We had a huge response and some positive, informative discussions at our two Feral Cat Info Sessions last month. Community members got to hear from a range of experts on cats and how we can manage their impacts in Tasmania.
The Two Feral Cat information sessions were held this week as part of Landcare Tasmania’s Coal Valley Landscape Project, with over 40 locals keen to learn more about cats in our community and the impacts feral cats have on our catchments.
Specialists at the information sessions, held in Campania and Richmond, provided insight into the damaging impacts of feral, stray and house cats, what can be done to better manage them in our communities, as well as recent changes to legislation.
We brought together a range of speakers on the issue, including Bruce Jackson former senior DPIPWE veterinarian, Dr Tess Vitesnik and Rose Bray from Ten Lives Cat Centre, Nikki Brookman Regional Cat Management Coordinator for Kingborough, and John Bowden Feral Cat Management officer for Latrobe Council.
The info sessions started with Bruce Jackson explaining that Toxoplasmosis, a parasite transmitted by cats, that can cause miscarriage and mortality of new-born animals and can have devasting impacts on sheep flocks. Many infected ewes also become barren after a stillbirth. The parasite can also infect humans, and a 2020 study from the national Threatened Species Recovery Hub estimates the economic cost of cat diseases on human health in Australia at $6 billion per year. This builds on a recent report estimating that of the hundreds of individual invasive species studied, feral cats are the costliest, accounting for just over $10bn in damages and management expenses across Australia.
Another cat-borne disease called Sarcocystosis can be transmitted from cats to sheep and renders their meat unsuitable for human consumption. Cats that have eaten contaminated sheep meat can pass on the parasite for many months after and so the cycle continues.
Tess Vitesnik and Rose Bray spoke about how Ten Lives works together with local communities. Over recent years they have worked with a few highly dedicated volunteers in Richmond, and have reduced feral cat numbers significantly. Their approach was an information campaign to local residents, followed by cat trapping in the township. Landcare Tasmania provided monitoring cameras to the program to highlight the night (and daytime) extent of cats in the township.
“Connecting with the Ten Lives program in Richmond and responding to our members calls for more info on cat management in the Coal, were an incentive for us to develop the info sessions as part of our catchment project.” said Landcare Tasmania's a/CEO Mr Stronach.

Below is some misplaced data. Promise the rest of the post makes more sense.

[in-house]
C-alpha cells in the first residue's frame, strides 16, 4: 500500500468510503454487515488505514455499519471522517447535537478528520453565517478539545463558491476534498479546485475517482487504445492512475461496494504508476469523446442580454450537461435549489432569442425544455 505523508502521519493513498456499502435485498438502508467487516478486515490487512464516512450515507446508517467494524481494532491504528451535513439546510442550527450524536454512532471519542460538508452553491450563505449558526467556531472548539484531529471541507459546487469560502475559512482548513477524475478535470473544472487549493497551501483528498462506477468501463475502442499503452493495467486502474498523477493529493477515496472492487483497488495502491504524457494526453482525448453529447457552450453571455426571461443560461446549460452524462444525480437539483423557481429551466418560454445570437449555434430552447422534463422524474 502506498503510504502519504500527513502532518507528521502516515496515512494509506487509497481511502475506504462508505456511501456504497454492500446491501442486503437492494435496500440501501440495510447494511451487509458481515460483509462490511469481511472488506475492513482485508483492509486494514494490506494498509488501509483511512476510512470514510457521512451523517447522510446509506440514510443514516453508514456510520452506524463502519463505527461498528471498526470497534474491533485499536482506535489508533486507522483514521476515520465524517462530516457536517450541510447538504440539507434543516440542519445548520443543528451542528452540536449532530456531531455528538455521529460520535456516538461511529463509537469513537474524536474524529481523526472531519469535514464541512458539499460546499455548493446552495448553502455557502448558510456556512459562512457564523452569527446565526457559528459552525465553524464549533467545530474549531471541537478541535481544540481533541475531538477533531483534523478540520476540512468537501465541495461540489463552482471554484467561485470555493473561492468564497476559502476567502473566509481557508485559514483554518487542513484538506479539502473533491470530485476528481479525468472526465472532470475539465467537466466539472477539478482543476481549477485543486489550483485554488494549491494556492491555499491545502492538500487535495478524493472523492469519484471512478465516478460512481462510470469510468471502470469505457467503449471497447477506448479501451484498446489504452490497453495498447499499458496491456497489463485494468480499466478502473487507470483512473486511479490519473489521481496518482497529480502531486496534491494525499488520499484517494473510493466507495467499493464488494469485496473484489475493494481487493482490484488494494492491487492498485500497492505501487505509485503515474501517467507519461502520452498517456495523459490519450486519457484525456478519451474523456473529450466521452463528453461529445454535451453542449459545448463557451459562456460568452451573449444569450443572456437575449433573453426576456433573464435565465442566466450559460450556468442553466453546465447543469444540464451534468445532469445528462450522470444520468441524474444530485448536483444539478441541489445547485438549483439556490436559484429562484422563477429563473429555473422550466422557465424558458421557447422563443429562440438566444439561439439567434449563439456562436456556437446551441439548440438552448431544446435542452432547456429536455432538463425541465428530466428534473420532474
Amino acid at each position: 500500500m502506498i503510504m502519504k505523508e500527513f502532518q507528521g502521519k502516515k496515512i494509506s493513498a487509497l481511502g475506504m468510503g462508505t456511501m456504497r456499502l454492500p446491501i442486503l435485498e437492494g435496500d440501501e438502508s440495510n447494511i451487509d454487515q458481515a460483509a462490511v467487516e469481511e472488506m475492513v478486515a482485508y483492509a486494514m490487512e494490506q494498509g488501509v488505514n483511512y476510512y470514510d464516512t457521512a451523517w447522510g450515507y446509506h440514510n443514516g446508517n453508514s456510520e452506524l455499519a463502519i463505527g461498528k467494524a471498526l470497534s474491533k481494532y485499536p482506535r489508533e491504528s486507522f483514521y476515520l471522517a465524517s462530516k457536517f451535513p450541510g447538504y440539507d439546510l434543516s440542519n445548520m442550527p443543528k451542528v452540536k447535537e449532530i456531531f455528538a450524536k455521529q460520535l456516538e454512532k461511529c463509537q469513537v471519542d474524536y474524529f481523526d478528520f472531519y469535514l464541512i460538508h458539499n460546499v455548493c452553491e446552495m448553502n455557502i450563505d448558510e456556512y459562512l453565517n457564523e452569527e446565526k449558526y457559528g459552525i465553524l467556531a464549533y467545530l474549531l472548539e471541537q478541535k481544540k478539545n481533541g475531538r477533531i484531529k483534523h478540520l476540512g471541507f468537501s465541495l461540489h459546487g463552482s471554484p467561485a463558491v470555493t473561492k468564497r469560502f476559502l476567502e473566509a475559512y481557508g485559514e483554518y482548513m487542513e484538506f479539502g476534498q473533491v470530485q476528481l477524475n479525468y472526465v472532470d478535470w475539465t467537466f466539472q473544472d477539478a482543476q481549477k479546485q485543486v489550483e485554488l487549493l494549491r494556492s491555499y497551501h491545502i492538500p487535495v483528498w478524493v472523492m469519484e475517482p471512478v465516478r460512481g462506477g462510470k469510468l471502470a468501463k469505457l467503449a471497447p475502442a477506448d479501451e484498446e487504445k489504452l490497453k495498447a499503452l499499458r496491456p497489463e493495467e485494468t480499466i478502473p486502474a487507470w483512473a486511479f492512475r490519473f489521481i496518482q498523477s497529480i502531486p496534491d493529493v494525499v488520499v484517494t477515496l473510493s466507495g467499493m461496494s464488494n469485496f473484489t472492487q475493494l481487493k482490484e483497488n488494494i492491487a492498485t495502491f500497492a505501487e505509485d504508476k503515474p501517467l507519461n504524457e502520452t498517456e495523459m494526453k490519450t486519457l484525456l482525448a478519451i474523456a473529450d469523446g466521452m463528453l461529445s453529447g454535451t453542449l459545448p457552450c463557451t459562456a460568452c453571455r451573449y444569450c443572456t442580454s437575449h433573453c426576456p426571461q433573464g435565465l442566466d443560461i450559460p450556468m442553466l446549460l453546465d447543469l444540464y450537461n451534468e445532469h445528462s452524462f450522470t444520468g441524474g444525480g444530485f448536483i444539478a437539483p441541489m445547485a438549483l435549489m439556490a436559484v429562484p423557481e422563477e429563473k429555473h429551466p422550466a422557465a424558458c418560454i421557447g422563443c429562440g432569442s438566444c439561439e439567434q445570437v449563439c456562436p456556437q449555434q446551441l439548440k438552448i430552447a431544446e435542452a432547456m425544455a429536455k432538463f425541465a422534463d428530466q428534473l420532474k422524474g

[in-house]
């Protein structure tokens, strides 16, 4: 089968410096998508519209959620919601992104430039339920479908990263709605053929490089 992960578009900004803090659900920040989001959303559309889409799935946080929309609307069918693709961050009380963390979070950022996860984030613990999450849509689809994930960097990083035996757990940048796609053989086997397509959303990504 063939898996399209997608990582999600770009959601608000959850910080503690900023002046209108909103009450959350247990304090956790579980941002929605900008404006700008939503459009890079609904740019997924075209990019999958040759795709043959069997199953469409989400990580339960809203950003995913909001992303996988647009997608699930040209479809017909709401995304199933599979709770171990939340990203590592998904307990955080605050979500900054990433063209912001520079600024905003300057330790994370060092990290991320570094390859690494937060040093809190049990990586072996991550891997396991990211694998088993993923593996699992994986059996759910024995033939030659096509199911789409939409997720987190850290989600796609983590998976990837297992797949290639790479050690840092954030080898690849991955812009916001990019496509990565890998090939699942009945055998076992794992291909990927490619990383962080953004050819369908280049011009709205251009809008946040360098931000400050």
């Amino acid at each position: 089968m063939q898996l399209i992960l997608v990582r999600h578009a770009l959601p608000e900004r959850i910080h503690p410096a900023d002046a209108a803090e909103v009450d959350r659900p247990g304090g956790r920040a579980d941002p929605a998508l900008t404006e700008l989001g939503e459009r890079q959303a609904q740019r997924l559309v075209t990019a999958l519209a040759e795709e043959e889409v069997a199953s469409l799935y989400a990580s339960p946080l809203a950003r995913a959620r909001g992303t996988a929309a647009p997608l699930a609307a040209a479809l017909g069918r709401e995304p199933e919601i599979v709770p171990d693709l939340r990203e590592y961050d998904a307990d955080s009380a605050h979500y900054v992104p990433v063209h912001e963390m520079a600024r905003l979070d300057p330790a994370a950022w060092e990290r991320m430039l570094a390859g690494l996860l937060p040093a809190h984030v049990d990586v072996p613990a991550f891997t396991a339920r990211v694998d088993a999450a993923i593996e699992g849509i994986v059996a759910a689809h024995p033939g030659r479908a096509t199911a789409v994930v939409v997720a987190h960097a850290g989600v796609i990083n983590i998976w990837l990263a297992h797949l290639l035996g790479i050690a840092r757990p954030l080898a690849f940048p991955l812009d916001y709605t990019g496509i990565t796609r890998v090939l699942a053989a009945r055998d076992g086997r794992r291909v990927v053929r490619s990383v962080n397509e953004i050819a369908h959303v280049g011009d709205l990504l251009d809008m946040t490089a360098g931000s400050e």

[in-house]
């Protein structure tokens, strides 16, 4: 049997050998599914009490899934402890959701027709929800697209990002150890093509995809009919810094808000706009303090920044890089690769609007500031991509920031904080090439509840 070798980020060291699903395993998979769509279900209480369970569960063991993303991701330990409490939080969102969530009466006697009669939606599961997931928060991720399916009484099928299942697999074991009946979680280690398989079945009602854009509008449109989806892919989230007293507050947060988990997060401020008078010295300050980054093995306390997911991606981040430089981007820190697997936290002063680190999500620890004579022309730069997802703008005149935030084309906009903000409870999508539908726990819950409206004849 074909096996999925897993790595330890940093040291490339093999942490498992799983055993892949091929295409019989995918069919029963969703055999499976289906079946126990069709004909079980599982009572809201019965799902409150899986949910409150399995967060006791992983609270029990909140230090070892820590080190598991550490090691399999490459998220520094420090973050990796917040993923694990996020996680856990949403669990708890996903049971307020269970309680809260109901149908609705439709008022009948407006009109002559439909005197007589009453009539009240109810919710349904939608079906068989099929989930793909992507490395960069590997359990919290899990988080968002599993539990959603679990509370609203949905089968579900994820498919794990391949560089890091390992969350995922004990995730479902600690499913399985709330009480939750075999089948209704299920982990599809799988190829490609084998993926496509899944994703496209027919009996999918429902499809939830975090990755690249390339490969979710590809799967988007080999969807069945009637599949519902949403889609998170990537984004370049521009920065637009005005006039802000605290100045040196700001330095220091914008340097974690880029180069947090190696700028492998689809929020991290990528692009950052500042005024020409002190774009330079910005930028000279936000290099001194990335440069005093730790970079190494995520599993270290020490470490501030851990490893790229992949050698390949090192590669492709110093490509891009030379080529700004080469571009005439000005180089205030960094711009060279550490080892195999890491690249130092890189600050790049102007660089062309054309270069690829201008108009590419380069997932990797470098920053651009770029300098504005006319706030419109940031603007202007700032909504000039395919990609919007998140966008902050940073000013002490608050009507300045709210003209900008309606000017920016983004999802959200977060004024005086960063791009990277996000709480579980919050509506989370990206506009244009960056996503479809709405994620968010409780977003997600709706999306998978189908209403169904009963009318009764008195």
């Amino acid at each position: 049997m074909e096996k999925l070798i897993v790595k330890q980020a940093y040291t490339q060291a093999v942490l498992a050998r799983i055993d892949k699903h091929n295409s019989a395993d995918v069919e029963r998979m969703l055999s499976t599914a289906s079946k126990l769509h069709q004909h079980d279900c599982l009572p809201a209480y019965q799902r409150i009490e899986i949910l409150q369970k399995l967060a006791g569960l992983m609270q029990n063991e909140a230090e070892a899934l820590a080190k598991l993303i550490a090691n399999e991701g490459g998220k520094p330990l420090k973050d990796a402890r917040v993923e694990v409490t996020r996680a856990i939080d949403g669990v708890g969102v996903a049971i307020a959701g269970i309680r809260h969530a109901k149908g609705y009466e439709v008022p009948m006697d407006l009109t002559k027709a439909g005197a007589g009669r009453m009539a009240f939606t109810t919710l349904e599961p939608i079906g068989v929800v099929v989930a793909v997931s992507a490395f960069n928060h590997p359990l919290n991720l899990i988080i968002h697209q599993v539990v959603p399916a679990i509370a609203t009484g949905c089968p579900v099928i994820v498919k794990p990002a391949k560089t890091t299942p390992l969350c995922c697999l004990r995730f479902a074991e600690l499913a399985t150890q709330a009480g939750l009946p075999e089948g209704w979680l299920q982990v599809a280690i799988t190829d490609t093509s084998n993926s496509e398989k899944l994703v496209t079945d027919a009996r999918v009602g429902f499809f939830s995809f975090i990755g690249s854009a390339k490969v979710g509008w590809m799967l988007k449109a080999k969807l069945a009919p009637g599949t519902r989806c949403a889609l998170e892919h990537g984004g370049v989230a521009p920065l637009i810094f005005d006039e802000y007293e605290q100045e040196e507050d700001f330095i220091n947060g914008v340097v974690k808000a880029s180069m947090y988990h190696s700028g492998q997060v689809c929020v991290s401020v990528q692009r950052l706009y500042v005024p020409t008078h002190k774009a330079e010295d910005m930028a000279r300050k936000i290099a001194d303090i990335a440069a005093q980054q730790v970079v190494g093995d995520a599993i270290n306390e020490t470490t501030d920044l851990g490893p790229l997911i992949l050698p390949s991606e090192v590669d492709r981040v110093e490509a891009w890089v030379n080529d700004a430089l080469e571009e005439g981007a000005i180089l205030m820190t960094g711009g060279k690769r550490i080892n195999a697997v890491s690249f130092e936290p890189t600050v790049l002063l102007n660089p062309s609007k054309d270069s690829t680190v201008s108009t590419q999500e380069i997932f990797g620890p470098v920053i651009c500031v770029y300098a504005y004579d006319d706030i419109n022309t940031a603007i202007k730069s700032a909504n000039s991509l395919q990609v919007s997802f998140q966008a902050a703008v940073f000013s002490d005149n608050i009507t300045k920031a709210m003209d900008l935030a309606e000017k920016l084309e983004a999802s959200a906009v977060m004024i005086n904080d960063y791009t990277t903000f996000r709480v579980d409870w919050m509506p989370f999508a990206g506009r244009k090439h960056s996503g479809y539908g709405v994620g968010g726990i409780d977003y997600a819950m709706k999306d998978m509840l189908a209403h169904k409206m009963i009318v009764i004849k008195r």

Nikki Brookman, the Regional Cat Management Coordinator based at Kingborough Council informed listeners about the recent amendments to the Cat Management Act 2009. Land owners are now allowed to trap cats on their property. And from 1 March 2022, all cats over the age of four months must be microchipped and desexed.
Experienced cat trapper John Bowden showed landholders how to use a cat trap effectively, and shared many and sometimes shocking stories from his significant work on the ground.
It was highlighted that feeding stray cats in urban and peri-urban areas plays a major role in creating very high-density cat populations. A solution is to refrain from feeding stray cats, and contacting a cat management organisation such as Ten Lives. Those organisations can work towards making the process as animal friendly as possible.
It was also strongly suggested that people desex their cats, and keep them in a cat enclosure on their property. These enclosures can be built cheaply from recycled or repurposed materials, and if set up properly, will likely lead to happier, safer and healthier cats. More and more people understand that cats do not have to wander outside to be happy.
Landcare Tasmania’s groups have long been involved in feral cat management across the state, and continue to carry out successful cat management activities including monitoring, trapping and community awareness programs.
The sessions are part of Landcare Tasmania’s 2021 Outreach Program which provides opportunities for upskilling and networking in the lead up to the Tasmanian Community Landcare Conference this October.
A big thankyou to all the knowledgeable speakers who made this event possible and to the community who came along.
The two evenings are supported by the State Government’s Landcare Action Grants, donations to the Tasmanian Landcare Fund through the JM Roberts Charitable Trust and Landcare Tasmania’s partners Waratah Wholesale.